• Better targeting of direct payments to needs for income support.9

It might be of interest to compare the objectives defined by the Commission with those invoked by legislators and with those set forth in the Treaty. The Commission’s catalogue of objectives does not match those in the Treaty, which are still officially accepted, or those defined by legislators. The Commission seems to be more affected by the present policy debate among policy makers at the EU level than by the official legislation. The focus of the Commission was evidently on responding to political forces, and thus the official objectives were neglected.

For example, consider the first objective, which states that “more equitable distribution of decoupled payments among Member States” should be the aim. It is not supported by economic reasoning that a more equitable distribution of direct payments across countries would be in line with either the productivity objective or the income objective. The incomes of farmers in the new Member States might be lower or higher than of comparable groups within a specific country. If the CAP plans to equalise farmers’ incomes within the EU, it is likely not in line with the corresponding interpretation of the Treaty’s income objective. Empirical data show that agricultural income in the new Member States did increase significantly in the years after accession, and it is not evident that higher governmental support is needed to equalise farmers’ incomes with non-farmers’ incomes.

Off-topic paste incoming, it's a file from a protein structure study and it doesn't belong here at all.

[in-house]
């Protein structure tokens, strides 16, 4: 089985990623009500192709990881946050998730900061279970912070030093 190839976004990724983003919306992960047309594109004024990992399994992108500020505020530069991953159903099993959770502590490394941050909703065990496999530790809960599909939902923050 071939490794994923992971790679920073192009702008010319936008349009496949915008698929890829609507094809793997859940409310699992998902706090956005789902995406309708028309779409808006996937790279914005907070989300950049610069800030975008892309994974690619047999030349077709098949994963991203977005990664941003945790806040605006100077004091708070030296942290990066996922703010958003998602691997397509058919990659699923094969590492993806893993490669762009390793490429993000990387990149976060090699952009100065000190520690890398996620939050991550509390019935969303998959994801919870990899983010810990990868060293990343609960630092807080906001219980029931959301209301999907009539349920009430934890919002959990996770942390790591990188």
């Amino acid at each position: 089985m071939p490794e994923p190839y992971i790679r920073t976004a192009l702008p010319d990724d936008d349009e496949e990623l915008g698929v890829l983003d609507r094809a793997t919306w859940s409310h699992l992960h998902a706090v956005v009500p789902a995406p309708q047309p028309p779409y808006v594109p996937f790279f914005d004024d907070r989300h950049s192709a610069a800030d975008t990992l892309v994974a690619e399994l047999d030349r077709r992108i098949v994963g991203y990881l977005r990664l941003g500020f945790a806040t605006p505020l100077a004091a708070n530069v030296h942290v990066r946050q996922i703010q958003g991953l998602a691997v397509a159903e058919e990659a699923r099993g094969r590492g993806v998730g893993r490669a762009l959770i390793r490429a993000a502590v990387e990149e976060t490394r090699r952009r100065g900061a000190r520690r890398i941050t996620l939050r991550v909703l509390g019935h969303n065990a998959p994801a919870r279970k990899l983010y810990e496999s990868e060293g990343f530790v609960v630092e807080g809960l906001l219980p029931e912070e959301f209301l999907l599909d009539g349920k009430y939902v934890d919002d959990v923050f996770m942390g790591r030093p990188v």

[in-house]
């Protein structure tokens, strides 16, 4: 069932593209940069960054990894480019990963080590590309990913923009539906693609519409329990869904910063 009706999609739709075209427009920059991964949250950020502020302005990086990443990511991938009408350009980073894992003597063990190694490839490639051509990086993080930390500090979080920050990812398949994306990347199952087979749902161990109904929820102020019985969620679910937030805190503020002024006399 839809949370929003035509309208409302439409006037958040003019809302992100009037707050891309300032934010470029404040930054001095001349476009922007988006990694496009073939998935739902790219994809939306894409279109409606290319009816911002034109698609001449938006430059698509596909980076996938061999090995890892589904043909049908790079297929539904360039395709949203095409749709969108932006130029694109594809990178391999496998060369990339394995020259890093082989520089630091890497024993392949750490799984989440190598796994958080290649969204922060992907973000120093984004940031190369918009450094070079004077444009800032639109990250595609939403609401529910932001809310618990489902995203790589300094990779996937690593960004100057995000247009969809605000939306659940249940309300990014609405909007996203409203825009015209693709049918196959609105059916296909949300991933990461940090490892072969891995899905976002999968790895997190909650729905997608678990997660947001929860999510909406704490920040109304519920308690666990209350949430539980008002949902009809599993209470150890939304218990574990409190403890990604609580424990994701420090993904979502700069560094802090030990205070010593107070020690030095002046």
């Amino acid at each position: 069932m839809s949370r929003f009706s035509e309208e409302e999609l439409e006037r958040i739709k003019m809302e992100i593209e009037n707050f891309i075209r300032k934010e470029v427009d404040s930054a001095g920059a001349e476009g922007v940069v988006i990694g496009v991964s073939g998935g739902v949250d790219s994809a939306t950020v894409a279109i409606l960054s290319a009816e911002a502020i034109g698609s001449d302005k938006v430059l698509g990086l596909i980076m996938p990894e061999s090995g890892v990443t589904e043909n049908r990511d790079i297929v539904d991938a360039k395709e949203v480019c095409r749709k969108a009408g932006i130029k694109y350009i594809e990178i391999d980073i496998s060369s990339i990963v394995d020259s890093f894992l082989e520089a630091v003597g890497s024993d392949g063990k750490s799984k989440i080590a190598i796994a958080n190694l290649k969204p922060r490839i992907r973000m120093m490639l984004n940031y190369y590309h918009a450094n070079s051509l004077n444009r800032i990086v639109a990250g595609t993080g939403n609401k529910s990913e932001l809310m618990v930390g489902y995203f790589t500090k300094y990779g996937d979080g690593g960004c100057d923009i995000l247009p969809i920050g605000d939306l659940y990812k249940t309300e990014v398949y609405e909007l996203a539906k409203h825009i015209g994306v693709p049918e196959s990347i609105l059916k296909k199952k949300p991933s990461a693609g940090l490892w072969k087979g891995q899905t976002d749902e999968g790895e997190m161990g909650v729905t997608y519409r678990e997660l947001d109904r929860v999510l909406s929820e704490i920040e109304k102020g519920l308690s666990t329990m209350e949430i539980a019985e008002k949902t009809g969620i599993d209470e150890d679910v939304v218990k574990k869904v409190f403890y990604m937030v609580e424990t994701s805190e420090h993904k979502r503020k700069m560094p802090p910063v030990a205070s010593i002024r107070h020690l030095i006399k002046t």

If the Commission implicitly assumes that the adjustment of payments across the Member States will contribute to the productivity objective, it must be proven rather than assumed that smaller payments per hectare in the old Member States and higher payments per hectare in the new Member States would increase overall agricultural productivity in the EU and also contribute to the “fair standard of living” of the agricultural community – both in the countries that benefit from higher payments as well as in the countries that forego some part of payments. However, to simply state that direct payments must be adjusted is not in line with the official objectives of the CAP.